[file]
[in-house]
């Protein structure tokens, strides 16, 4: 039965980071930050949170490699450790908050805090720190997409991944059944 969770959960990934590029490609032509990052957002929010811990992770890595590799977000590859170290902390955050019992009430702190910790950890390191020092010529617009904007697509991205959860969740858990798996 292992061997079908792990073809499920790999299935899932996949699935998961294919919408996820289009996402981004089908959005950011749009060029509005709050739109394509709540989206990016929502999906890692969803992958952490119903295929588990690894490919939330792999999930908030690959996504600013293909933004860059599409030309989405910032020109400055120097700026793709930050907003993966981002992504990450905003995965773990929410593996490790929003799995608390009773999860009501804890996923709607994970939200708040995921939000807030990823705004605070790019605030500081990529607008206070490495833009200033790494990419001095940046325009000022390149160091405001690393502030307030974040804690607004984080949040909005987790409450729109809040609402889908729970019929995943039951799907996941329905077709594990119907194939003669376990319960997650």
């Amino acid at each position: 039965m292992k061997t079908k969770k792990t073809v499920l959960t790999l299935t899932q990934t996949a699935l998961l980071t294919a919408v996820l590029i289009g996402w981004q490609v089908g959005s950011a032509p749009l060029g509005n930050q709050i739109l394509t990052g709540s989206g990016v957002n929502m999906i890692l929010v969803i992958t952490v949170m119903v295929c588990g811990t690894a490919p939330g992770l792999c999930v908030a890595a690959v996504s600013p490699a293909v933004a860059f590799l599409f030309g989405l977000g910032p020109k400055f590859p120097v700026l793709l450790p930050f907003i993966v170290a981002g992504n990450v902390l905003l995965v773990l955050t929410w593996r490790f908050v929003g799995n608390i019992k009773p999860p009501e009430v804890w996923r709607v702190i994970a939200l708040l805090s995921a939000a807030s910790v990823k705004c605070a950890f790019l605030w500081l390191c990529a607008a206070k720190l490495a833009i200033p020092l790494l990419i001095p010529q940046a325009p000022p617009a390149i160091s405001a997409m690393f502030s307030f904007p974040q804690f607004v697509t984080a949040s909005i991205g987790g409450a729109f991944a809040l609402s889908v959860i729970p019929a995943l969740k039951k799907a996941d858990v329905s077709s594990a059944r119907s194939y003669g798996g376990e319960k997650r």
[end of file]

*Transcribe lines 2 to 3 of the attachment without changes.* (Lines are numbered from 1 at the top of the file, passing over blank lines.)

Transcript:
């Protein structure tokens, strides 16, 4: 039965980071930050949170490699450790908050805090720190997409991944059944 969770959960990934590029490609032509990052957002929010811990992770890595590799977000590859170290902390955050019992009430702190910790950890390191020092010529617009904007697509991205959860969740858990798996 292992061997079908792990073809499920790999299935899932996949699935998961294919919408996820289009996402981004089908959005950011749009060029509005709050739109394509709540989206990016929502999906890692969803992958952490119903295929588990690894490919939330792999999930908030690959996504600013293909933004860059599409030309989405910032020109400055120097700026793709930050907003993966981002992504990450905003995965773990929410593996490790929003799995608390009773999860009501804890996923709607994970939200708040995921939000807030990823705004605070790019605030500081990529607008206070490495833009200033790494990419001095940046325009000022390149160091405001690393502030307030974040804690607004984080949040909005987790409450729109809040609402889908729970019929995943039951799907996941329905077709594990119907194939003669376990319960997650």
């Amino acid at each position: 039965m292992k061997t079908k969770k792990t073809v499920l959960t790999l299935t899932q990934t996949a699935l998961l980071t294919a919408v996820l590029i289009g996402w981004q490609v089908g959005s950011a032509p749009l060029g509005n930050q709050i739109l394509t990052g709540s989206g990016v957002n929502m999906i890692l929010v969803i992958t952490v949170m119903v295929c588990g811990t690894a490919p939330g992770l792999c999930v908030a890595a690959v996504s600013p490699a293909v933004a860059f590799l599409f030309g989405l977000g910032p020109k400055f590859p120097v700026l793709l450790p930050f907003i993966v170290a981002g992504n990450v902390l905003l995965v773990l955050t929410w593996r490790f908050v929003g799995n608390i019992k009773p999860p009501e009430v804890w996923r709607v702190i994970a939200l708040l805090s995921a939000a807030s910790v990823k705004c605070a950890f790019l605030w500081l390191c990529a607008a206070k720190l490495a833009i200033p020092l790494l990419i001095p010529q940046a325009p000022p617009a390149i160091s405001a997409m690393f502030s307030f904007p974040q804690f607004v697509t984080a949040s909005i991205g987790g409450a729109f991944a809040l609402s889908v959860i729970p019929a995943l969740k039951k799907a996941d858990v329905s077709s594990a059944r119907s194939y003669g798996g376990e319960k997650r």